Who doesn’t hate filling out forms? Hate is a strong word, but sometimes it’s not strong enough. When requiring a contact form to download the goodies you’re offering, you have to think first of the users that will face this form on the other side of the screen. Would the scenario look something like this?
Please enter your name, address, phone number, company name, your great-uncle’s cat’s favorite piece of furniture to scratch…
The potential lead might spew profanities for a while, stub their toe kicking the desk, or threaten to toss the computer out of the window. But the content your ecommerce site offers is really good. So, they keep going, slogging through multiple form fields to get the prize at the end.
Finally, they succeed, and then there it is: the “Submit” button. “Don’t tell me what to do!” they shout, and then close the window. They’re not alone. Forms using the “submit” button literally have a 3 percent lower conversion rate than those that don’t.
The applicant has gone through enough annoyances filling in your form. (No hard feelings.) Don’t make it any more unappealing. So how can you get someone to submit a form? The answer is: by using a bit of psychology.
What Should Your Forms Say?
1. Word Choice
The first rule of Form Club: Don’t use the word ‘submit’ when you want someone to submit a form. This does sound a bit like a Confucius saying from a fortune cookie, but studies show that “click here” and “go” buttons score nearly 30% and 25% better, respectively.
2. Size Choice
The second rule of Form Club: Size does matter so leave out your unnecessary fields. Cutting the number of fields may be painful at first, like you’re throwing away valuable information, but that loss will feel like a distant tickle when you see that your conversion rates have risen by up to 120% (true story).
3. Field Choice
The third rule of Form Club: Unless you operate a business that phones every submitter of a form after they fill out said form, steer away from the phone number field or, at the very least, make the entry optional. No one likes being called by a stranger (not even you) unless it is to inform you that A) you’ve won a million dollars, B) the tests came back negative, or C) *insert favorite movie star* wants to marry you.
4. Participant Choice
The fourth rule of Form Club: Only two guys to a form. Oh wait, that’s a different club.
When Can You Ask for More?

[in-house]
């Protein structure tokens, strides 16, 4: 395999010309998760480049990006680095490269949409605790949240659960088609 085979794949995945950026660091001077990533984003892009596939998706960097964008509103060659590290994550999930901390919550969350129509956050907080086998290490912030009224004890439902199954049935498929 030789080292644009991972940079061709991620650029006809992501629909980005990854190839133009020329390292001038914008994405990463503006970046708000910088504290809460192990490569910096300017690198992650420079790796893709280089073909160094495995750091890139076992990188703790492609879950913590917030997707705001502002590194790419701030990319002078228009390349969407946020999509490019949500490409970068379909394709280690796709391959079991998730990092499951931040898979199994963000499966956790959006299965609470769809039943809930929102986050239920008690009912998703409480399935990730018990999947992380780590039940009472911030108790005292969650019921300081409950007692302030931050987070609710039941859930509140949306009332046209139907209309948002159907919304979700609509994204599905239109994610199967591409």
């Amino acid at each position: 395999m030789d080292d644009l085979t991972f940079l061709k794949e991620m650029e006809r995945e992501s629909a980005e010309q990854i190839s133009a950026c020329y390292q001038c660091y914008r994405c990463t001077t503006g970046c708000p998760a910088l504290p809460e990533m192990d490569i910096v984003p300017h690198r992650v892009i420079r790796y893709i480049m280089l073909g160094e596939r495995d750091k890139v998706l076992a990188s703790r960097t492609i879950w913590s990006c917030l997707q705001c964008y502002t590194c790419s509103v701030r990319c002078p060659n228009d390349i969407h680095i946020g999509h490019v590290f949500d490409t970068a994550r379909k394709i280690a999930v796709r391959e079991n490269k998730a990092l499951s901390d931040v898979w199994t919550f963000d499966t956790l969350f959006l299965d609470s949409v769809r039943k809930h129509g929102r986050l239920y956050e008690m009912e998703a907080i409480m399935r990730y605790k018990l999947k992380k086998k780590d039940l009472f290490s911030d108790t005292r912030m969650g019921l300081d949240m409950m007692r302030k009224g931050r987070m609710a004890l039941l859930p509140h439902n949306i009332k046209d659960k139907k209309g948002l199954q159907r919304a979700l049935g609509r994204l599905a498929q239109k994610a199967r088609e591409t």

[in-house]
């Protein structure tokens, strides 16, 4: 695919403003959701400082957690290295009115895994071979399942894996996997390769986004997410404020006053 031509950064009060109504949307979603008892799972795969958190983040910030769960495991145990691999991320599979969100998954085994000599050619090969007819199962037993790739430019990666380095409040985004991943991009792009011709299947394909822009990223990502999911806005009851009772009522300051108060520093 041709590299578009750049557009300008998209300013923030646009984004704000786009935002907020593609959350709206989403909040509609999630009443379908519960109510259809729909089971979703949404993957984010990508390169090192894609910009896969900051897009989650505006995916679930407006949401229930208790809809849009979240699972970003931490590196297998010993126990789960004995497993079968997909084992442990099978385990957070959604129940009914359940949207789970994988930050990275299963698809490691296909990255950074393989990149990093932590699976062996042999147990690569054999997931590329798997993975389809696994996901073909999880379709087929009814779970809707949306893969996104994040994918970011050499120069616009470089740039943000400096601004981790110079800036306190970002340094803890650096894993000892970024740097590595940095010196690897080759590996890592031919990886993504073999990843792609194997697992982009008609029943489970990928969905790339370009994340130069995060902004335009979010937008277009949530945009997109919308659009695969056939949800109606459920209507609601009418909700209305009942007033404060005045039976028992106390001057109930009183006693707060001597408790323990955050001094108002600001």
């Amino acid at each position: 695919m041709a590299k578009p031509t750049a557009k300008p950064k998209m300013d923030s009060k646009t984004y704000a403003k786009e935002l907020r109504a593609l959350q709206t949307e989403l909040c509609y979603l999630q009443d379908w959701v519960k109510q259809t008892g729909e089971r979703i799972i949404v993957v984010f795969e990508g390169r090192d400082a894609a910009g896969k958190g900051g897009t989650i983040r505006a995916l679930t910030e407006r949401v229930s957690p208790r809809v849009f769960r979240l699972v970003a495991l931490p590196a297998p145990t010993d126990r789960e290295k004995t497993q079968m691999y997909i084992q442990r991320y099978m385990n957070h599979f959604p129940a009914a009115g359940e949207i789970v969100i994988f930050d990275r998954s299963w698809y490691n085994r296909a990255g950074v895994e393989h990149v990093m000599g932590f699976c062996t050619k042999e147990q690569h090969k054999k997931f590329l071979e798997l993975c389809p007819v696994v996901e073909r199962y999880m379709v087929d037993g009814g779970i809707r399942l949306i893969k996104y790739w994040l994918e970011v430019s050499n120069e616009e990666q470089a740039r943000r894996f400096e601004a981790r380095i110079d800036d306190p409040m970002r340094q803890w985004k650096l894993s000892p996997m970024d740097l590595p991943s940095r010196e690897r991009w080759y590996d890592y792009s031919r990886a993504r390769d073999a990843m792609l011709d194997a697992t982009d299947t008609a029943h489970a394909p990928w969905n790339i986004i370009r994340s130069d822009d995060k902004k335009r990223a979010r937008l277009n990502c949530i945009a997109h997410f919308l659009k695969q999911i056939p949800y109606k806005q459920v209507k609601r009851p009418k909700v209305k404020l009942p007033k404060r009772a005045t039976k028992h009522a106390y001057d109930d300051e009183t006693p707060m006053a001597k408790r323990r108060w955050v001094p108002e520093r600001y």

Gathering information on your customers is a tricky thing. You don’t want anyone to feel like you’re peeking into their bedroom with a pair of binoculars, right? Still, every bit of information you gather helps you tailor future content, the services you offer, and even the products you sell to meet their needs.
In fact, think of your contact forms as dates. That’s the real fourth secret. Did you pry for every ounce of information the first time you took a girl (or guy—we’re feminists, too) to dinner? Did you ask her age? If you did, you probably never had a second date. Forms with the “age” field are less likely to convert. Did you ask for her address? Where she works? What her job title is? How much money her company makes yearly? How much she makes every year? Revealing all that information to someone who’s barely an acquaintance is exhausting. And the person who’s asking looks more than a little creepy.
Instead, get the basics to begin with. Next time you go out, ask for a little more. On the third date, you probably have a pretty good grasp on whom you’re buying the lobster for. The same applies to your contact forms. Start with name and email address, and then build from there with one or two questions every time that potential customer comes back. In no time, you’ll know everything you need to make your date’s shopping experience the best ever.
So, test your forms continuously. Kill your darlings when necessary, gather phone numbers on napkins in bars instead of through your forms, and whatever you do, don’t submit to the pressure of using the submit button.
About the author
Ted is a technology sales professional with over 10 years of experience selling marketing SaaS, and building high growth sales teams. He is currently the Director of Sales for Privy and previously worked for HubSpot, Performable (acquired by HubSpot) and TimeTrade Systems Inc.